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How Adobe Does Millions of Records per Second Using Apache Spark Optimizations — Part 1

Adobe Experience Platform enables you to drive coordinated, consistent, and relevant experiences for your customers no matter where or when they interact with your brand. With Adobe Experience Platform Real-time Customer Profile, you can see a holistic view of each individual customer that combines data from multiple channels, including online, offline, CRM, and third party data. It allows you to consolidate your disparate customer data into a unified view offering an actionable, timestamped account of every customer interaction.

In this blog post, we will describe our optimization techniques done to scale our throughput using Apache Spark. In particular, we will describe two stages of Unified Profile Processing where we use Apache Spark heavily and discuss techniques we have learned during optimizing these. This blog post is adapted from this Spark Summit 2020 Talk.

Architecture Overview

Given that the Adobe Experience Platform assimilates data from various sources, Real-time Customer Profile acts as the central hub ingesting data from different data sources; it stitches data together with the Adobe Identity Service and ships the data to various marketing destinations to enable new experiences.

The relationship between Adobe Experience Platform Real-time Customer Profile and other services within Adobe Experience Platform is highlighted in the following diagram:

Figure 1: High-level architecture

Focus Area: Post Ingestion Stats Generation

When data is ingested into Profile from various sources, each mutation to the profile store generates a change feed message sent on a Kafka Topic. This firehose is consumed by a Spark Streaming Application to generate various statistics on top of the data in real-time. We have a need to generate streaming statistics such as data-source based metrics and real-time aggregates on top of the Adobe Experience Platform Real-time Customer Profile. These computations are used by various internal services for operations like segmentation and data export.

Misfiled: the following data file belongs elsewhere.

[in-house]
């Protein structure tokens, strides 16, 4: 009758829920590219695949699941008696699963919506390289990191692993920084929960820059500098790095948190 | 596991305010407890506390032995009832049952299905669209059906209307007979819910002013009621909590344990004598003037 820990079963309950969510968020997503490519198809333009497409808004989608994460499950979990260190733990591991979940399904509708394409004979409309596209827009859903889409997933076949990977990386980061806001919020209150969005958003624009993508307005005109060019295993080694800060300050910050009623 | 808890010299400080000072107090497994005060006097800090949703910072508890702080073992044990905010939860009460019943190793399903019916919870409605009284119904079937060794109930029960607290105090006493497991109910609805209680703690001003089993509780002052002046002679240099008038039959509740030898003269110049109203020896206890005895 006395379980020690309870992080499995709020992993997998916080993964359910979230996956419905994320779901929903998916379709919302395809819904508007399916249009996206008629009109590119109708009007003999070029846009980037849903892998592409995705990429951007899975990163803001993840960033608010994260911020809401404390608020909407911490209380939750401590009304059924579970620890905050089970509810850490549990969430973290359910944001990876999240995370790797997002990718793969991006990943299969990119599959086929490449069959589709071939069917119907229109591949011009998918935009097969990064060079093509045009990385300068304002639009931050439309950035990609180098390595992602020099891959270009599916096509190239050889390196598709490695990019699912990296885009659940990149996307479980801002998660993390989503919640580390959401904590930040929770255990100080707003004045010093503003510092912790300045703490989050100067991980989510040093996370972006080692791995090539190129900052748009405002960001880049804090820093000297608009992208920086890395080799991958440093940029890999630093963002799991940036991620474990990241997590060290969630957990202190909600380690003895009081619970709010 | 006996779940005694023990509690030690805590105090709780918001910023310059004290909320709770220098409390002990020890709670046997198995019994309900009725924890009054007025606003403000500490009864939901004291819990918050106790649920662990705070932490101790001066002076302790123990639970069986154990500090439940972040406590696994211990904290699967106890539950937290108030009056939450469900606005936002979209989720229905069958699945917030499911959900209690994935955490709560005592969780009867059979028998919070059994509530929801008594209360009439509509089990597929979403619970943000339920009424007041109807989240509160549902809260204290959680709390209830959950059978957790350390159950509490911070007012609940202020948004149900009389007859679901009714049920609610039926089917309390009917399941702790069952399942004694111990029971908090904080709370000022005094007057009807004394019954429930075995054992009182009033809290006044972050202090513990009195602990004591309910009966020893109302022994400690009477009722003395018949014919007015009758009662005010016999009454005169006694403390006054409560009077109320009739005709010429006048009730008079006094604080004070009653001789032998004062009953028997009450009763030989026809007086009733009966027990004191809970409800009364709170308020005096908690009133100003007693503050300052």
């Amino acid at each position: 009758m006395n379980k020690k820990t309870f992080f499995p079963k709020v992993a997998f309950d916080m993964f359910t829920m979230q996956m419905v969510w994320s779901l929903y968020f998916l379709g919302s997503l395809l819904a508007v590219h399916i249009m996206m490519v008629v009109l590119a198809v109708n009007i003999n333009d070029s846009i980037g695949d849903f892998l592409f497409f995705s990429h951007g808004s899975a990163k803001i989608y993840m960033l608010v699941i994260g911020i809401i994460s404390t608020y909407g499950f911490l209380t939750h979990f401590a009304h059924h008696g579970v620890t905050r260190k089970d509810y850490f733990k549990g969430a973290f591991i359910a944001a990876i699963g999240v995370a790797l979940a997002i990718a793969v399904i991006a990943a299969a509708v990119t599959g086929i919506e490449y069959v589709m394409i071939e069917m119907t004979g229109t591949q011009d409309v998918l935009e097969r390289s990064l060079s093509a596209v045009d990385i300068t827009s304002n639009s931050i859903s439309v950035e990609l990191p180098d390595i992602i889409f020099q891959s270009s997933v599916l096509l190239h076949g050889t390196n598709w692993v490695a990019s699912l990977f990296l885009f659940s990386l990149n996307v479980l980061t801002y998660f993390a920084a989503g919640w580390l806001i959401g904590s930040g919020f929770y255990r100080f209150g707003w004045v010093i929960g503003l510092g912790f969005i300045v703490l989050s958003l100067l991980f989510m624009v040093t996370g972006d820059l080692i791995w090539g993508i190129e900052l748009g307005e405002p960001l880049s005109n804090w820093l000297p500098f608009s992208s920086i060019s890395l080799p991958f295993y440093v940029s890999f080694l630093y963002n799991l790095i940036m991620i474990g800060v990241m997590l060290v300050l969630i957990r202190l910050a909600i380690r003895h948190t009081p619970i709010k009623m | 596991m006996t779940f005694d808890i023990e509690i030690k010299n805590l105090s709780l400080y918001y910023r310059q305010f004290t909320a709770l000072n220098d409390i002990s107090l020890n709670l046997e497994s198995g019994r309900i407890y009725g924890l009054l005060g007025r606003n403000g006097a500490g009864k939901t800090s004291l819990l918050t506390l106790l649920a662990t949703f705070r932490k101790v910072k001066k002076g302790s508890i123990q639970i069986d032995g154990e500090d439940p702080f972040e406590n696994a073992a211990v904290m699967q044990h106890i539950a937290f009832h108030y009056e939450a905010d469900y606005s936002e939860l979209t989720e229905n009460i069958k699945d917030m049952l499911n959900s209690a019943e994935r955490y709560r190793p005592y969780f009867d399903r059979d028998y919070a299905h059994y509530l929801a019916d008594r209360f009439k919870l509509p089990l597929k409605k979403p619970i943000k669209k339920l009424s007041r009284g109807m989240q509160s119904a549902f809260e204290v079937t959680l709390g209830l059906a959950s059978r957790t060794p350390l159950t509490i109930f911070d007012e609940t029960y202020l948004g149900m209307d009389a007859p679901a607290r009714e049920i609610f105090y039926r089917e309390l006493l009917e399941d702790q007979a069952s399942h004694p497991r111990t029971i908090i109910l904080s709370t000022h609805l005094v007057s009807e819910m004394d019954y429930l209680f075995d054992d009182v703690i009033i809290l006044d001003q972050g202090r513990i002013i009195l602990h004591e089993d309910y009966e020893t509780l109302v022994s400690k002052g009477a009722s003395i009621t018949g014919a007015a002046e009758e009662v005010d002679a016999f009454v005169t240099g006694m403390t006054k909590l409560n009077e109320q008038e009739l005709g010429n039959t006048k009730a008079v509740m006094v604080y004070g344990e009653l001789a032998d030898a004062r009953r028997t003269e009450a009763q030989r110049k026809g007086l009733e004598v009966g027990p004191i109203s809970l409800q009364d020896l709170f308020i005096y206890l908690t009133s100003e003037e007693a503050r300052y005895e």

Figure 2: Ingestion Workflow for Adobe Experience Platform’s Unified Profile

Let’s dig into what we did to get the maximum juice out of Spark.

Streaming Optimization Techniques

Know Thy Lag — How to measure

Having a streaming-based ingestion mechanism makes it that much harder to track. We will specifically use the StreamingQueryListener to keep track of the progress as we consume from Kafka

At the minimum, in order to track the progress, we will hook into the QueryProgressEvent which exposes a lot of in-depth metrics like (but not limited to):

  • Duration details and statistics: Time is taken by the microbatch for processing batchDuration and Max/Min/Watermark event timestamps related to the micro-batch.
  • numInputRows: Aggregate (across all sources) number of records processed in a trigger.
  • processedRowsPerSecond: Aggregate (across all sources) rate at which Spark is processing data
  • SourceProgress: Information about the offsets of the topic(s) the current micro-batch has processed.
Figure 3: Example of Custom StreamingQueryListener to update custom metrics

We also need to keep track of how much progress we have made in the Kafka topic relative to the latest offset. Burrow is a monitoring companion for Apache Kafka that provides consumer lag checking as a service without the need for specifying thresholds. It monitors committed offsets for all consumers and calculates the status of those consumers on demand.

We create a Dummy Consumer group in Kafka for a topic and commit the offsets of progress as extracted from the EventProgress object.

There is an aspect of convolution to take into account because Spark structured streaming automatically creates a consumer group to track the progress per query but it is not possible to deterministically retrieve it. The code shows that each query instance generates a unique Kafka Consumer Group id and currently it is not possible to explicitly assign a group.id as per v2.4.0.

Figure 4: Custom SparkQueryListener to keep track of Kafka topic lag in a Dummy ConsumerGroup
Figure 5: Example of visualizing lag from Burrow and displaying it on Grafana

Structured Streaming Specific Optimizations

We are going to explore multiple aspects of optimizing our streaming statistics pipeline by looking at how to optimize reading data from the Kafka firehose. Then we will move onto setting some best practices for expressing the logic. Lastly, we will touch base on Speculative Execution which will help with stability and performance guarantees.

Read-in Data from Kafka Topic — Optimize the Upstream

A good amount of performance bottlenecks can exist when we are reading from the Kafka Topic, hence in order to get our desired throughput, it makes sense to focus on what we can tune to get maximum read performance.

Let’s take a look at some parameters that we feed into the Kafka spark source that we tuned and led to a throughput increase:

  • minPartitions — The desired minimum number of partitions to read from Kafka.

** By default, Spark has a 1–1 mapping of topicPartitions to Spark partitions consuming from Kafka.